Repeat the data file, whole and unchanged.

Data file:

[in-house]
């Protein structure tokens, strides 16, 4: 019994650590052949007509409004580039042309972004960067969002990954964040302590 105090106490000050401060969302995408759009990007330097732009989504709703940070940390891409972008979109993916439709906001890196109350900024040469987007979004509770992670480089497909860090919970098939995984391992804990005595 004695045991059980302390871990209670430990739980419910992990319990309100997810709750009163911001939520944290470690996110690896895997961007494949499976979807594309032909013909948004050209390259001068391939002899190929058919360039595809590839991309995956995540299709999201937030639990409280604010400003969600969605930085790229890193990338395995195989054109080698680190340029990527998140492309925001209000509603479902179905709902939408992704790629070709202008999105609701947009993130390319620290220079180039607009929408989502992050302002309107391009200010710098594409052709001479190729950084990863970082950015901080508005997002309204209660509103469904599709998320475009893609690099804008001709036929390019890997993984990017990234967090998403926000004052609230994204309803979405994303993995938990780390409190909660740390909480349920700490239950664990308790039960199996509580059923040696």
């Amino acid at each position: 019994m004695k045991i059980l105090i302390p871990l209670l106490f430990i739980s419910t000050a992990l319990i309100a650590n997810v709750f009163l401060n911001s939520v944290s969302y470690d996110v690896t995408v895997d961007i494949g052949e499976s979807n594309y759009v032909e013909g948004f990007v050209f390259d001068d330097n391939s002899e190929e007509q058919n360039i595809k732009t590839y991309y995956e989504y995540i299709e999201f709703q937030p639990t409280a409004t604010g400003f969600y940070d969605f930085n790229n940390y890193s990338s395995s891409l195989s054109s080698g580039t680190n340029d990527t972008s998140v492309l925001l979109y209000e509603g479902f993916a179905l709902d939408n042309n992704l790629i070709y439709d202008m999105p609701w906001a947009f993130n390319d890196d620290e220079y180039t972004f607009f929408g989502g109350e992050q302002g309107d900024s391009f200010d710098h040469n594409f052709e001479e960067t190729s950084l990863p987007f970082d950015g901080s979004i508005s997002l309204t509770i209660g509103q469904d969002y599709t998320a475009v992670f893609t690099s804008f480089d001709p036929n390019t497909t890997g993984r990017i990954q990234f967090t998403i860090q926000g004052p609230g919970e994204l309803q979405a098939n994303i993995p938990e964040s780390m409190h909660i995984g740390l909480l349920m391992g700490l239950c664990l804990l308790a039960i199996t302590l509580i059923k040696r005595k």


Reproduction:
[in-house]
């Protein structure tokens, strides 16, 4: 019994650590052949007509409004580039042309972004960067969002990954964040302590 105090106490000050401060969302995408759009990007330097732009989504709703940070940390891409972008979109993916439709906001890196109350900024040469987007979004509770992670480089497909860090919970098939995984391992804990005595 004695045991059980302390871990209670430990739980419910992990319990309100997810709750009163911001939520944290470690996110690896895997961007494949499976979807594309032909013909948004050209390259001068391939002899190929058919360039595809590839991309995956995540299709999201937030639990409280604010400003969600969605930085790229890193990338395995195989054109080698680190340029990527998140492309925001209000509603479902179905709902939408992704790629070709202008999105609701947009993130390319620290220079180039607009929408989502992050302002309107391009200010710098594409052709001479190729950084990863970082950015901080508005997002309204209660509103469904599709998320475009893609690099804008001709036929390019890997993984990017990234967090998403926000004052609230994204309803979405994303993995938990780390409190909660740390909480349920700490239950664990308790039960199996509580059923040696």
């Amino acid at each position: 019994m004695k045991i059980l105090i302390p871990l209670l106490f430990i739980s419910t000050a992990l319990i309100a650590n997810v709750f009163l401060n911001s939520v944290s969302y470690d996110v690896t995408v895997d961007i494949g052949e499976s979807n594309y759009v032909e013909g948004f990007v050209f390259d001068d330097n391939s002899e190929e007509q058919n360039i595809k732009t590839y991309y995956e989504y995540i299709e999201f709703q937030p639990t409280a409004t604010g400003f969600y940070d969605f930085n790229n940390y890193s990338s395995s891409l195989s054109s080698g580039t680190n340029d990527t972008s998140v492309l925001l979109y209000e509603g479902f993916a179905l709902d939408n042309n992704l790629i070709y439709d202008m999105p609701w906001a947009f993130n390319d890196d620290e220079y180039t972004f607009f929408g989502g109350e992050q302002g309107d900024s391009f200010d710098h040469n594409f052709e001479e960067t190729s950084l990863p987007f970082d950015g901080s979004i508005s997002l309204t509770i209660g509103q469904d969002y599709t998320a475009v992670f893609t690099s804008f480089d001709p036929n390019t497909t890997g993984r990017i990954q990234f967090t998403i860090q926000g004052p609230g919970e994204l309803q979405a098939n994303i993995p938990e964040s780390m409190h909660i995984g740390l909480l349920m391992g700490l239950c664990l804990l308790a039960i199996t302590l509580i059923k040696r005595k």